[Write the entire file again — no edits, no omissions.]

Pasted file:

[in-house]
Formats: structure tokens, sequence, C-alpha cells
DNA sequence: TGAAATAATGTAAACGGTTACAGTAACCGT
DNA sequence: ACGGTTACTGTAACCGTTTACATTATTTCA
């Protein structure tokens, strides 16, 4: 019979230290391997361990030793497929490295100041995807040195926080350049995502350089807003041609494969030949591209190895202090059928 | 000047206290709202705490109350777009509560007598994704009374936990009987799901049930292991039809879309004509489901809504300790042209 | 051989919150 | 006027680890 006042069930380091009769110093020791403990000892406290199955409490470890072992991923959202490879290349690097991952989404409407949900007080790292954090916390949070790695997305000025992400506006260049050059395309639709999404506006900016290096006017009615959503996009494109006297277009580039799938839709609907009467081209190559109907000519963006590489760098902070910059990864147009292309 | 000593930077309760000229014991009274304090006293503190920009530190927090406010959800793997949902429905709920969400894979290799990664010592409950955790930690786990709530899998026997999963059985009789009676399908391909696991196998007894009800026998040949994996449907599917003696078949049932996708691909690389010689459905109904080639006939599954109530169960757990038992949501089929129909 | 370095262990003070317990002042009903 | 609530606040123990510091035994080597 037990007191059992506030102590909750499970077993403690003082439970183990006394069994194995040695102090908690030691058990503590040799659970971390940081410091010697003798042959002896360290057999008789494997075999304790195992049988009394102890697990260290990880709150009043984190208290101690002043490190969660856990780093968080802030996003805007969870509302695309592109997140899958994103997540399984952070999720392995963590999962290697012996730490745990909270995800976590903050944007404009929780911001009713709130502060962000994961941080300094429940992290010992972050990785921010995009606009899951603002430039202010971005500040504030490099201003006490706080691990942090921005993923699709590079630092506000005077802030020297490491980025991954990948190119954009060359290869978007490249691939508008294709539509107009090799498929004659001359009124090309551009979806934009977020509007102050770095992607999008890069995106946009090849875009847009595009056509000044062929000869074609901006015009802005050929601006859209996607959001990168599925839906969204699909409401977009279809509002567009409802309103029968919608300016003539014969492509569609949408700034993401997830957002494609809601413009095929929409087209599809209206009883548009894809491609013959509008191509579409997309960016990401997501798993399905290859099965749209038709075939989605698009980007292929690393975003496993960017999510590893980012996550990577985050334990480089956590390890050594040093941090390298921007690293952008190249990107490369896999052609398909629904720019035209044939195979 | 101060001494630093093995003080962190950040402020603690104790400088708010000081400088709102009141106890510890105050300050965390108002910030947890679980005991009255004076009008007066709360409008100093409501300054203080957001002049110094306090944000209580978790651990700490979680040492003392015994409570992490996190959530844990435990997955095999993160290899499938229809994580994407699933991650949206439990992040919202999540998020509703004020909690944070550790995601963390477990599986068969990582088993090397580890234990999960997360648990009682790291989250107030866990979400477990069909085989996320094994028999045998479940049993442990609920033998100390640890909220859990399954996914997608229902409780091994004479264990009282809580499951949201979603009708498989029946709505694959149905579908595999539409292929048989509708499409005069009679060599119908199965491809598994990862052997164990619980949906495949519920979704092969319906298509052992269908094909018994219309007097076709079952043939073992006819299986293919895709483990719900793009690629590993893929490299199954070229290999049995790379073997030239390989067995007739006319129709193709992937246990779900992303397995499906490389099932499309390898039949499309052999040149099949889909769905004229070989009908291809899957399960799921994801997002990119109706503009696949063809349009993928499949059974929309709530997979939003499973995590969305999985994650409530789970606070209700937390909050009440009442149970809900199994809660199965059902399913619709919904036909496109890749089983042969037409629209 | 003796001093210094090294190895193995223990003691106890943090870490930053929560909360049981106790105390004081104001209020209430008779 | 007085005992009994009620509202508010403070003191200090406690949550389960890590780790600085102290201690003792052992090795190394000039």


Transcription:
[in-house]
Formats: structure tokens, sequence, C-alpha cells
DNA sequence: TGAAATAATGTAAACGGTTACAGTAACCGT
DNA sequence: ACGGTTACTGTAACCGTTTACATTATTTCA
């Protein structure tokens, strides 16, 4: 019979230290391997361990030793497929490295100041995807040195926080350049995502350089807003041609494969030949591209190895202090059928 | 000047206290709202705490109350777009509560007598994704009374936990009987799901049930292991039809879309004509489901809504300790042209 | 051989919150 | 006027680890 006042069930380091009769110093020791403990000892406290199955409490470890072992991923959202490879290349690097991952989404409407949900007080790292954090916390949070790695997305000025992400506006260049050059395309639709999404506006900016290096006017009615959503996009494109006297277009580039799938839709609907009467081209190559109907000519963006590489760098902070910059990864147009292309 | 000593930077309760000229014991009274304090006293503190920009530190927090406010959800793997949902429905709920969400894979290799990664010592409950955790930690786990709530899998026997999963059985009789009676399908391909696991196998007894009800026998040949994996449907599917003696078949049932996708691909690389010689459905109904080639006939599954109530169960757990038992949501089929129909 | 370095262990003070317990002042009903 | 609530606040123990510091035994080597 037990007191059992506030102590909750499970077993403690003082439970183990006394069994194995040695102090908690030691058990503590040799659970971390940081410091010697003798042959002896360290057999008789494997075999304790195992049988009394102890697990260290990880709150009043984190208290101690002043490190969660856990780093968080802030996003805007969870509302695309592109997140899958994103997540399984952070999720392995963590999962290697012996730490745990909270995800976590903050944007404009929780911001009713709130502060962000994961941080300094429940992290010992972050990785921010995009606009899951603002430039202010971005500040504030490099201003006490706080691990942090921005993923699709590079630092506000005077802030020297490491980025991954990948190119954009060359290869978007490249691939508008294709539509107009090799498929004659001359009124090309551009979806934009977020509007102050770095992607999008890069995106946009090849875009847009595009056509000044062929000869074609901006015009802005050929601006859209996607959001990168599925839906969204699909409401977009279809509002567009409802309103029968919608300016003539014969492509569609949408700034993401997830957002494609809601413009095929929409087209599809209206009883548009894809491609013959509008191509579409997309960016990401997501798993399905290859099965749209038709075939989605698009980007292929690393975003496993960017999510590893980012996550990577985050334990480089956590390890050594040093941090390298921007690293952008190249990107490369896999052609398909629904720019035209044939195979 | 101060001494630093093995003080962190950040402020603690104790400088708010000081400088709102009141106890510890105050300050965390108002910030947890679980005991009255004076009008007066709360409008100093409501300054203080957001002049110094306090944000209580978790651990700490979680040492003392015994409570992490996190959530844990435990997955095999993160290899499938229809994580994407699933991650949206439990992040919202999540998020509703004020909690944070550790995601963390477990599986068969990582088993090397580890234990999960997360648990009682790291989250107030866990979400477990069909085989996320094994028999045998479940049993442990609920033998100390640890909220859990399954996914997608229902409780091994004479264990009282809580499951949201979603009708498989029946709505694959149905579908595999539409292929048989509708499409005069009679060599119908199965491809598994990862052997164990619980949906495949519920979704092969319906298509052992269908094909018994219309007097076709079952043939073992006819299986293919895709483990719900793009690629590993893929490299199954070229290999049995790379073997030239390989067995007739006319129709193709992937246990779900992303397995499906490389099932499309390898039949499309052999040149099949889909769905004229070989009908291809899957399960799921994801997002990119109706503009696949063809349009993928499949059974929309709530997979939003499973995590969305999985994650409530789970606070209700937390909050009440009442149970809900199994809660199965059902399913619709919904036909496109890749089983042969037409629209 | 003796001093210094090294190895193995223990003691106890943090870490930053929560909360049981106790105390004081104001209020209430008779 | 007085005992009994009620509202508010403070003191200090406690949550389960890590780790600085102290201690003792052992090795190394000039």